Date changed, help still needed to count homeless in city, county
Riverside County’s point-in-time homeless count will be moved to February instead of the end of this month due to concerns about the recent upswing in coronavirus cases, which officials said Saturday they hoped would diminish in a month.
“We made the decision to postpone,” Department of Housing & Workforce Solutions Director Heidi Marshall said. “Our goal is to conduct a comprehensive and accurate count while ensuring appropriate safeguards for all involved.”
COVID-19 infections have contributed to nearly 1,000 hospitalizations countywide, according to the county Department of Public Health. Currently, there are 61 people at Desert Regional Medical Center in Palm Springs admitted due to COVID. To give the latest virus wave time to taper off, officials rescheduled the point-in-time tally to Feb. 23-25. It was initially planned for Jan. 26-28.
According to the county, the additional time to recruit volunteers will also be helpful.
Members of faith-based groups, churches, civic affairs organizations, college students, and many others are needed for the effort.
“The information we collect allows us to make informed decisions about where our resources should be targeted,” Supervisor Karen Spiegel said when the count was announced last month.
Roughly 380 volunteers have signed up to date. Still, the county ideally would like to have more than 700 available to find and verify the status of individuals who may be living in cars, under bridges, in transient encampments, homeless shelters, and other locations throughout the county.
The 2021 homeless census was severely curtailed, with virtually no canvassing of known transient dwelling spaces, because of the coronavirus public health lockdowns last winter. Reports were based only on shelter interactions and did not accurately represent the county’s homeless population.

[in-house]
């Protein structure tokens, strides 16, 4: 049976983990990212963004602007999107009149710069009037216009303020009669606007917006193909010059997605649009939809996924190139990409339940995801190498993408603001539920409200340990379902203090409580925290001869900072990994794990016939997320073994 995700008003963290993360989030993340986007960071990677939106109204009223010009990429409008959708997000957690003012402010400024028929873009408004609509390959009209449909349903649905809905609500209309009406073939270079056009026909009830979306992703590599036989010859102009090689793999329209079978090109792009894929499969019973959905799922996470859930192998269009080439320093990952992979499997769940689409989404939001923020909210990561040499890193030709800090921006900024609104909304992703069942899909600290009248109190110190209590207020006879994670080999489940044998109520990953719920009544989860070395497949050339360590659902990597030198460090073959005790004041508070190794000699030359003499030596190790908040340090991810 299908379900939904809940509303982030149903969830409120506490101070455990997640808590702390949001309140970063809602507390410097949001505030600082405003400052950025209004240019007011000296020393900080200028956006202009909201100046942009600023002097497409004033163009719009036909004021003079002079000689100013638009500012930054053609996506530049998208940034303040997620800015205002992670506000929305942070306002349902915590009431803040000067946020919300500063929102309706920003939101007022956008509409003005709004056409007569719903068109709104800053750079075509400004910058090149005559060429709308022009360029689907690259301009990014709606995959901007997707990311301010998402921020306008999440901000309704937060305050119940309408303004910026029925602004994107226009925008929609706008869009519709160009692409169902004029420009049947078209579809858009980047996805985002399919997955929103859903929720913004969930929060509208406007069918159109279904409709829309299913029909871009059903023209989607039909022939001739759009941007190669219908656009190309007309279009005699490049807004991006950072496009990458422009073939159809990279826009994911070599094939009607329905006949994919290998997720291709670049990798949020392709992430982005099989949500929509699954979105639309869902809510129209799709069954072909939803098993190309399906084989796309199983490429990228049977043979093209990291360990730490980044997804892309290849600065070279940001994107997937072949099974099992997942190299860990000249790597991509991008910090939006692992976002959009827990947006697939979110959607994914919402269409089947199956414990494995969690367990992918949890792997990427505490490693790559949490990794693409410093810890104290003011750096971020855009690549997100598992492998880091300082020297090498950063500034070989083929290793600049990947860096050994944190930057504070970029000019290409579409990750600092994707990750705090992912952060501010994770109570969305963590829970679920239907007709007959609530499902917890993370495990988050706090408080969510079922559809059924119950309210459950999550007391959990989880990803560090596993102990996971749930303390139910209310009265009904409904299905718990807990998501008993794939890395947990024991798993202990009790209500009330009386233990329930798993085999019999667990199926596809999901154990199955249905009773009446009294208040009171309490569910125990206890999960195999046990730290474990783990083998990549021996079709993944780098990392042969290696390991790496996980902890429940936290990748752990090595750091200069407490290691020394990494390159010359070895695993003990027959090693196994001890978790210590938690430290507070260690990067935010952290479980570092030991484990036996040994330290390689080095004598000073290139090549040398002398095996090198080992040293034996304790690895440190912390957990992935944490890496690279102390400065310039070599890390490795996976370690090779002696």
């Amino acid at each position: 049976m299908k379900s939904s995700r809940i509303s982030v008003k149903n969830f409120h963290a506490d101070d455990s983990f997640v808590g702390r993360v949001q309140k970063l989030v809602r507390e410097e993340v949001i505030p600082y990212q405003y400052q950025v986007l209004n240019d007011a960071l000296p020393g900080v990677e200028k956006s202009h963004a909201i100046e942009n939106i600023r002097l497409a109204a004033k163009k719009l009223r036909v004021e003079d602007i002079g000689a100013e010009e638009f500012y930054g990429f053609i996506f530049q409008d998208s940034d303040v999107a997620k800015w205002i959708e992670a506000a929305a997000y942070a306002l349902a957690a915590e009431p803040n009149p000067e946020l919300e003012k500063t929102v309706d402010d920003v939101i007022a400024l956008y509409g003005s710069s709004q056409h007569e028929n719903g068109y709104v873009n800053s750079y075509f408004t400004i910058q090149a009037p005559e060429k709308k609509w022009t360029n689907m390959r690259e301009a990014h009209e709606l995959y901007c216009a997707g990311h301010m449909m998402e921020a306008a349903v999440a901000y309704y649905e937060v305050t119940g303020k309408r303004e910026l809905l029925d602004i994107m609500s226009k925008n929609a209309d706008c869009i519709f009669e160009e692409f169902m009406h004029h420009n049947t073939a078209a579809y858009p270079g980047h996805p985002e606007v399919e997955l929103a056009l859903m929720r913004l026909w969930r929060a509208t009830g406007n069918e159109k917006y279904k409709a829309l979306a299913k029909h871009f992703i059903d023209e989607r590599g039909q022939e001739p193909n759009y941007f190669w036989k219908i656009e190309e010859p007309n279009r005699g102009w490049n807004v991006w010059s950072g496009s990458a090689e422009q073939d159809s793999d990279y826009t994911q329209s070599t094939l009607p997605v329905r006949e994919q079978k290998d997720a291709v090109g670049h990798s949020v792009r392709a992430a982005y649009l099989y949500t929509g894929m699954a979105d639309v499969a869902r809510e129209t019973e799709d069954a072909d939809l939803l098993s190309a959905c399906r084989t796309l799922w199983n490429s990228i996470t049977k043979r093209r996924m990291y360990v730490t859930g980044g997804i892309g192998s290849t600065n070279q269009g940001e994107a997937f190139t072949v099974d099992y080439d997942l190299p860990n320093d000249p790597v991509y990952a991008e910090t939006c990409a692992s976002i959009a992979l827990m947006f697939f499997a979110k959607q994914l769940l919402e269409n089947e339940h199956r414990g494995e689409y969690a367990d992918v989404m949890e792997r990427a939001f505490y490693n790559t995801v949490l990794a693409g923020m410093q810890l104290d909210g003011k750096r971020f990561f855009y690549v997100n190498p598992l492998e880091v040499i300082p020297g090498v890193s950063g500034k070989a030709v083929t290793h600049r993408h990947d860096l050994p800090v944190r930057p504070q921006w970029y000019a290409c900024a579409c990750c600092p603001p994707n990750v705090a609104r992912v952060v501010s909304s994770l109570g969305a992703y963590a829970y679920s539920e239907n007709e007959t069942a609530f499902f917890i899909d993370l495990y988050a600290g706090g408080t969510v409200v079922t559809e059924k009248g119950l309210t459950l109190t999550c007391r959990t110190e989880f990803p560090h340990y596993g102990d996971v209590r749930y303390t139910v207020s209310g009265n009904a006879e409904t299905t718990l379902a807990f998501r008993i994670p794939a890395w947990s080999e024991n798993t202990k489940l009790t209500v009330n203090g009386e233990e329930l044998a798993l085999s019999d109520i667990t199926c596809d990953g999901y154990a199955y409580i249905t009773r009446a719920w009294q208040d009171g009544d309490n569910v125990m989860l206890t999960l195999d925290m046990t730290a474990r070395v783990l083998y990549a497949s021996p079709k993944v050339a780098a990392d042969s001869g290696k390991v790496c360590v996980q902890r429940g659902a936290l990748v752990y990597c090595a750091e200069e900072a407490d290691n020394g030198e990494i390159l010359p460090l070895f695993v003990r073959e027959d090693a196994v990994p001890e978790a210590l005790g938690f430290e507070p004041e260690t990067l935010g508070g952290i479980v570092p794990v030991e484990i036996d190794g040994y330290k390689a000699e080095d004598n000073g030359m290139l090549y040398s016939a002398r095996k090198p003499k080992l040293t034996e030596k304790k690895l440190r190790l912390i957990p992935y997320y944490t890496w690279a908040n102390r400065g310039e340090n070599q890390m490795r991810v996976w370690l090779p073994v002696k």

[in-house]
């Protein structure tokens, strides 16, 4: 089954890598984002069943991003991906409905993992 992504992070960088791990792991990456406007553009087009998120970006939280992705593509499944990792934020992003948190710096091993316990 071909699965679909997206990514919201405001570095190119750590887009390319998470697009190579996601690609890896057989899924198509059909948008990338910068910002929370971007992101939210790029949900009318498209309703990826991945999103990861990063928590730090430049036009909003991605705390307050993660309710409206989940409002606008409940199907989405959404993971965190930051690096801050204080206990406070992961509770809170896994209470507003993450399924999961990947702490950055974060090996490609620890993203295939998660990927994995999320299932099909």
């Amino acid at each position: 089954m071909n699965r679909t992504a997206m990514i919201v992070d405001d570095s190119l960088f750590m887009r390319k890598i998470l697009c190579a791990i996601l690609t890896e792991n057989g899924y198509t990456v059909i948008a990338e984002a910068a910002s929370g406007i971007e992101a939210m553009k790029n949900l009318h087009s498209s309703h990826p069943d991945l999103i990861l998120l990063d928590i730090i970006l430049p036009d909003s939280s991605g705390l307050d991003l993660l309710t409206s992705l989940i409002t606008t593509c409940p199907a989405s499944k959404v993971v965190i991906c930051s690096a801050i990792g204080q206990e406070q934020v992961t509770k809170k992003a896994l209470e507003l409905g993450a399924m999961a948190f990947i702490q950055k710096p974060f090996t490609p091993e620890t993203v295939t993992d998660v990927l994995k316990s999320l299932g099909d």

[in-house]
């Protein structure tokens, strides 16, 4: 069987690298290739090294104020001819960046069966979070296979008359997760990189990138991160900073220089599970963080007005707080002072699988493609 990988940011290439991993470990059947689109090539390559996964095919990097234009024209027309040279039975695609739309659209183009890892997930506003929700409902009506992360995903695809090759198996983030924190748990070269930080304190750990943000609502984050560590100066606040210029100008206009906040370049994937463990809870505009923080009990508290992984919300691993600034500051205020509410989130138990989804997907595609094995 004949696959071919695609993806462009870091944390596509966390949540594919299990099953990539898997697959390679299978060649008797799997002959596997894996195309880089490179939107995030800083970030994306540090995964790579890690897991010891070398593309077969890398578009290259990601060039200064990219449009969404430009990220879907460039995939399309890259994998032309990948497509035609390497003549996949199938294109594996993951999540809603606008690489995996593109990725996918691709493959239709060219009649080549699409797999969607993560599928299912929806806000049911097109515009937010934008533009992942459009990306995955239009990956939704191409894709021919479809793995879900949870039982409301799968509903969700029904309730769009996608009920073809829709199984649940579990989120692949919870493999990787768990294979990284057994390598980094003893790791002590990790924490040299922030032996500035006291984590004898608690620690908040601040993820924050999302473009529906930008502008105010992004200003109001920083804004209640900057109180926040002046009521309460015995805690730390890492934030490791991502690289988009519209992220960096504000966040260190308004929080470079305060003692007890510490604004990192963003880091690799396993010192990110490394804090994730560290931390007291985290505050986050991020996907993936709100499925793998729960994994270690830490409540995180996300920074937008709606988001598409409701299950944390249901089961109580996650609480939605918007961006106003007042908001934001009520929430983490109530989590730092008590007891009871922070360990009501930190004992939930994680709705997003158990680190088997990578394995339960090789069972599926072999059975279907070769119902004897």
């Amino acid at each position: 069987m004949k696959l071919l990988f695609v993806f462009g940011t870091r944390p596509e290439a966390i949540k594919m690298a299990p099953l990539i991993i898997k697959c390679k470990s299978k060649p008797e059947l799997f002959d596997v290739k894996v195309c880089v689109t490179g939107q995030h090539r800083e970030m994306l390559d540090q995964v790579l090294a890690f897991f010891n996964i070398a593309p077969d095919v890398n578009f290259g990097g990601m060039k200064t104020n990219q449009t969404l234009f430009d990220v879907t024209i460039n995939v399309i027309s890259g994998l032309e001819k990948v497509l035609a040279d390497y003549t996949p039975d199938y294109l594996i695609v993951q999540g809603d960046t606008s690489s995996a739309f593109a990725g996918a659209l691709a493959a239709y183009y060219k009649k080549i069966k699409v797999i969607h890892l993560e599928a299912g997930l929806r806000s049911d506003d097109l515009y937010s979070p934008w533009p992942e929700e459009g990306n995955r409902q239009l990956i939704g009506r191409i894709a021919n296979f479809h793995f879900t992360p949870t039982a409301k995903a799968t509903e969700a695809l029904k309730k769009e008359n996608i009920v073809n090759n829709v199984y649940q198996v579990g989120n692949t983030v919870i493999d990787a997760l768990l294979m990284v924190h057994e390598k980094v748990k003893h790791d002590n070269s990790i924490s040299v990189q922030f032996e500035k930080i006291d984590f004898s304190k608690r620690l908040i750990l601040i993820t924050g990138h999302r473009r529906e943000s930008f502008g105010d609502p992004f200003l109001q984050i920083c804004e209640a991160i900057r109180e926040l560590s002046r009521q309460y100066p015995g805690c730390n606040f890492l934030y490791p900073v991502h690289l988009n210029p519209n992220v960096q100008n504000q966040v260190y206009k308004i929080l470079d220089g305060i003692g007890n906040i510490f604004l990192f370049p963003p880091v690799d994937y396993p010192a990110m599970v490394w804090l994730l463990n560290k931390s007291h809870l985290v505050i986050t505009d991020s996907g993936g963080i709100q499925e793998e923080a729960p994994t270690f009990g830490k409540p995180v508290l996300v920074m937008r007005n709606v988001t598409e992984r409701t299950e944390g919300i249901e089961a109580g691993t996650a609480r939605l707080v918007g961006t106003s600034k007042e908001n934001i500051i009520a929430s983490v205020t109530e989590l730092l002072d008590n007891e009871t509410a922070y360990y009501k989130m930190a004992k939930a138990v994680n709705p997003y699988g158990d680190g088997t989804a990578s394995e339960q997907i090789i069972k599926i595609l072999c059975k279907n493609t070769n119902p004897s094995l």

The January 2020 count revealed nearly 3,000 adults and youths were chronically homeless countywide — about a 3% increase from the prior year. In Palm Springs, 189 people were classified as chronically homeless in 2020. That number is believed to be much higher.
No previous experience with the point-in-time count is necessary to volunteer. Some training is required, and although youths as young as 16 can participate, minors will have to be accompanied by an adult, according to officials.
Volunteers must also have a smartphone or tablet to conduct the survey and be able to walk up to two hours.
The data is used by U.S. Department of Housing and Urban Development officials to determine how to distribute federal homeless relief funding. Policymakers assess the scope of homelessness nationwide — including what’s working and what’s not.
More information: All those interested in participating are encouraged to register at this website.
GUNFIRE OUTSIDE STORE: Two men traded gunfire during an altercation in a Palm Springs store parking lot Sunday, but no one was injured, and the pair remain at large, authorities said Monday. According to Palm Springs police, the confrontation occurred about 2 p.m. Sunday outside the Smart & Final in the 5200 block of East Ramon Road, just east of Highway 111. Police said the two men were involved in an unknown dispute that escalated into a gunfight, culminating in both pulling handguns and “shooting at each other.” Witnesses called 911 as shots rang out, and patrol officers converged on the location minutes later, but the two suspects had already fled, according to police. No bystanders were hurt, and there was no evidence at the scene that either man had been shot, investigators said. One suspect was described as heavy set, with a beard, wearing light-colored pants, a dark shirt, and a gold chain. The other man was slender, bearded, with long hair wrapped in a bun, wearing a multi-colored shirt and shorts. Anyone with information was asked to contact the police department at 760-323-8129.